We motored on through Larksville, passing 39 miles, marveling at the new shoulder not mentioned in our guide book when a loud "whoosh" told me I should have inspected my front tire more carefully. A diagonal 2 cm long tear through the sidewall had pinched the tube. Thank goodness Margaret had a second tube with her, and I had some Tyvek for a boot. By now, we were getting to be a pretty good pit crew and were on the road again in less than five minutes.

We turned left after Englishman River, onto a pleasant gladed area quite reminiscent of a ride on my hometown Gig Harbor peninsula. A few short steep hills, and we hit a left turn downhill just like going into the Southworth ferry dock. We got there with 20 minutes to spare.

Wolfing down Louise's meat loaf sandwich and oatmeal cookie, I shared stories with the others. Miraculously, all but John were there, and the ferry hadn't even arrived yet.

This ferry was basically a car deck with a small house on top, room enough for about 20 people. Narrow, steep stairs wound up to this crow's nest. Such steps and bike cleats don't mix well. Tom slipped going up, and Marsden (already wounded from a malicious chain ring attack) fell five steps going down.

Once on top, we scanned the downslope for signs of John. As the ferry motors started idling, then revving, and the deckhands pulled the ropes behind the cars, we saw Louise standing in the road, sandwich bag in hand. Vicki ran down to the ticket booth, money ready should he show up. Just as the dock was lifted off the ferry deck, here comes John whipping around the corner, legs pumping madly, backpack whipping side to side beneath his neck. It looked like he just might make it! If we could get the captain to hold on one more minute, he could grab his food and ticket, then jump the gap ala Steve McQueen onto the rear of the deck.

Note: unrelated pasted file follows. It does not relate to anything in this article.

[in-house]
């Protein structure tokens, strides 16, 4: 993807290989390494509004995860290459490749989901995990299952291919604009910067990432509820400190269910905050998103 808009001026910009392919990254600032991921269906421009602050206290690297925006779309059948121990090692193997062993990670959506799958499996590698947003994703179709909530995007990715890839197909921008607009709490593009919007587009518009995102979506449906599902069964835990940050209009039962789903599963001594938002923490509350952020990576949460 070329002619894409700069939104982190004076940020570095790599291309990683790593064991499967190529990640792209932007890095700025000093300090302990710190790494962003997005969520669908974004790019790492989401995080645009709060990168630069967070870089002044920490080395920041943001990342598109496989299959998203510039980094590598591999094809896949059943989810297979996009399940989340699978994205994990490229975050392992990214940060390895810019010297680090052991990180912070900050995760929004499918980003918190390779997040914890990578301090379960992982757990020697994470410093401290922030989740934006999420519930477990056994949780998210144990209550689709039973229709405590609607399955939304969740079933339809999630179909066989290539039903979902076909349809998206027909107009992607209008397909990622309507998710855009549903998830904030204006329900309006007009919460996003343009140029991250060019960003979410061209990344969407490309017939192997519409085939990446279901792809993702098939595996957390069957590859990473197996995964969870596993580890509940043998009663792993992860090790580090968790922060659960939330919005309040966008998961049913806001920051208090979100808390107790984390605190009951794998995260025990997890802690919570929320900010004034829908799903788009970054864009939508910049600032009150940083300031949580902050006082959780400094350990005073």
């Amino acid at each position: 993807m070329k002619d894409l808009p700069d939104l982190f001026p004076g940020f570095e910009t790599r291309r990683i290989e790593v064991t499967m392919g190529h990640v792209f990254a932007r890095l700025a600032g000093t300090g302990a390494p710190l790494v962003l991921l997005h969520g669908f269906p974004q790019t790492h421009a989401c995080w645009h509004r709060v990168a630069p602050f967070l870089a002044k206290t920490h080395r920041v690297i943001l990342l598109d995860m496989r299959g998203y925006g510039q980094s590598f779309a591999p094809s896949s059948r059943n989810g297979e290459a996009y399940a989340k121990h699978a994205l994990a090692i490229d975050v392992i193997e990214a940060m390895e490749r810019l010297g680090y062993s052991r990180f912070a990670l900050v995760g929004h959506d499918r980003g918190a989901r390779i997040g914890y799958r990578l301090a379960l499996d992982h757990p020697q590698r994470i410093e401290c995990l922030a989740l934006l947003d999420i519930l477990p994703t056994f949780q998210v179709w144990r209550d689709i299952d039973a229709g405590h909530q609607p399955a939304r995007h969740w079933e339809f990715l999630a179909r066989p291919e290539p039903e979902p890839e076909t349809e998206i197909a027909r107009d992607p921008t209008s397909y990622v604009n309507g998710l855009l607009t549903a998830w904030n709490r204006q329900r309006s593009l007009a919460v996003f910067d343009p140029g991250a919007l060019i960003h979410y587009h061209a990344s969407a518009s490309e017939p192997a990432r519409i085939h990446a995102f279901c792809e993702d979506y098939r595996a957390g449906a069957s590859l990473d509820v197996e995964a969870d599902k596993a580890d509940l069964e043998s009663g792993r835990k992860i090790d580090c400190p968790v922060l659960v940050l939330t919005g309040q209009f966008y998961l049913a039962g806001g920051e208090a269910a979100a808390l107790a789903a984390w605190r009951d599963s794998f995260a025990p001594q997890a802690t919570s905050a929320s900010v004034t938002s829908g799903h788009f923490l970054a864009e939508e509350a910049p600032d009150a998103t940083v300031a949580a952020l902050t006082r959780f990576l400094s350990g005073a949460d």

Alas, this Hollywood finish was not to be. Twelve minutes late already, the captain moved the vessel out at a stately pace, leaving our comrade stranded with all that food.

In 20 minutes, we were on Saltspring Island. Now, this place really looks like Gig Harbor, down to the street fair on hand in the central town of Ganges (I never did find out how it got its name). Sixty-five minutes, 13.2 miles to the next ferry - back home, I usually average 13-14 miles an hour on the hilly rides I take. It seemed hopeless to try, but after the traffic cleared by us on the obligatory post-ferry hill, Steve, Tom, Marsden, Margaret, Rob, Mike, Greg, and I seemed intent on making the effort.

At the top of the first rise we came on a unique sight: Steve walking his bike. I was so shocked I didn't even get a picture of this, but there he was, aiming for the top of the hill, smiling, claiming, "There's a bike shop in this town; I'm just going to roll down there and get my chain fixed". He'd popped a rivet out, and refused our offers of a chain tool and spare link. Just them, a young dude in a blue compact with bike racks on top came to a halt in front of us. He jumped out, wavy blond hair tied in a pony tail, smile on his face. Steve asked, "Is there a bike shop in town?" Guy gets a big grin on his face, and chirps, "I'm it!" Steve rolled down behind him to the shop, got a new link, then strolled around the hippie fair.

The place was mobbed with day-trippers from Vancouver and Victoria, seeking artisans' treasures and perfect espresso. Bikers rolled down the massive hill (actually a cliff) on the South end of town, from the ferry at Fulford harbor, 8 miles away. The fair acted like a piece of velcro, trapping all but the most monomanical of us. Greg and Mike were ahead of Steve, so didn't get caught up in that roadblock. Mike's young legs, MTB gearing, and refreshingly naive attitude drove him up the cliff with ease. Downhill, Greg pulled him into town, where he (Greg) veered off towards the BC Ferry Administration offices, from where he had to walk his bike back up to the real ferry dock. He and Mike pulled in together with plenty of time to spare.

As I rolled through town, and saw the hill, I took my usual "lazy man's approach" to the situation. My theory is this: the sooner I finish the task at hand, the sooner I'll have time to goof off. The task at hand was the hill in front of me, which was a 10 minute barrier that could mean a ninety minute difference to the hot tub and pub. The equation was a no-brainer.

Tom must have had the same thought, because he followed me up the hill, I in my third ring granny, he standing and pumping away on his two-ring Allez. Once on top. we cruised along the plateau, Tom mostly hanging back. After about 10 minutes, he saw me checking my speedometer, and pulled up to ask, "How we doin'?". I leaned over to fiddle with the buttons, to check the time, distance traveled, and temperature (why I wanted that, I can't say). While I was thus engaged, he roared by to the final crest.